Or how about: "If your products are so good why hasn't your hair grown back?"
Or "Did you products make your hair fall out?"
Or "How can a bald woman make and sell hair products?"
It is frustrating, insensitive and it illustrates a lack of education on the person asking.
I started losing my hair AFTER I launched my business
the products are all natural, so trying to apportion blame to them is like asking me if eating vegetables or using coconut oil and water on my locs made me lose my hair.
I have clearly stated repeatedly that my hair loss is an autoimmune disorder. If it were related to hair care practices or hair products why would the hair on my body be affected? Surely, I would be bald on my head and retain hair everywhere else no?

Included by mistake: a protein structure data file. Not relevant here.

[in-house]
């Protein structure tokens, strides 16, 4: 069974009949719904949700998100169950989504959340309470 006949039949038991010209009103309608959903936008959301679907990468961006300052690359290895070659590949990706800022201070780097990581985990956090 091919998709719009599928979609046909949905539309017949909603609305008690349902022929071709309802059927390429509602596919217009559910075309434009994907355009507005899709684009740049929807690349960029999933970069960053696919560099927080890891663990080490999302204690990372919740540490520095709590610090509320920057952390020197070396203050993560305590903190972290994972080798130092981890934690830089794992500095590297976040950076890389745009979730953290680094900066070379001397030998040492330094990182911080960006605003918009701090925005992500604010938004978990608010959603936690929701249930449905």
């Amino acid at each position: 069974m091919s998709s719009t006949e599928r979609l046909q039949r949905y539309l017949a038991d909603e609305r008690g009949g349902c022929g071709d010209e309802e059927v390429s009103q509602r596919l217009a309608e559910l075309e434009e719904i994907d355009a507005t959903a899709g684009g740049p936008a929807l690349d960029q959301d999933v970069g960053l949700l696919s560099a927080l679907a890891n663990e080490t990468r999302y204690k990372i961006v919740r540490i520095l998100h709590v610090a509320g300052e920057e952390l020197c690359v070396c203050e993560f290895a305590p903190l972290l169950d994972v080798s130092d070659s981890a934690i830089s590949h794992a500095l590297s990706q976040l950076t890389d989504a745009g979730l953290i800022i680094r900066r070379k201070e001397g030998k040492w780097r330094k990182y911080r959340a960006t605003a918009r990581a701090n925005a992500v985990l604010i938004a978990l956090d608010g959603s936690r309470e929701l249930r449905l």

My hair hasn't grown back (permanently) because it is an AUTOIMMUNE disorder. Nothing applied externally will fix this part of my immune system. Herbs and oils can help regrow some forms of non-scarring alopecia e.g. alopecia areata and traction alopecia but they can't help with immunology. As has been evidenced over the years, any time my immune system has been suppressed (or distracted) my hair grows back completely.
Now as concerns the question of my credibility or eligibility to make and sell hair products:
Ask yourself, if I had lost my hair to cancer or a thermal injury, would you still question my ability?
Does losing my hair to an autoimmune disease somehow delete the years of training and expereince from my head and render me incapable of formulating?
What race is the chemist who formulated your favourite shampoo or body butter? Does this matter as long as they've studied the right material and the product has undergone appropriate testing for the target market?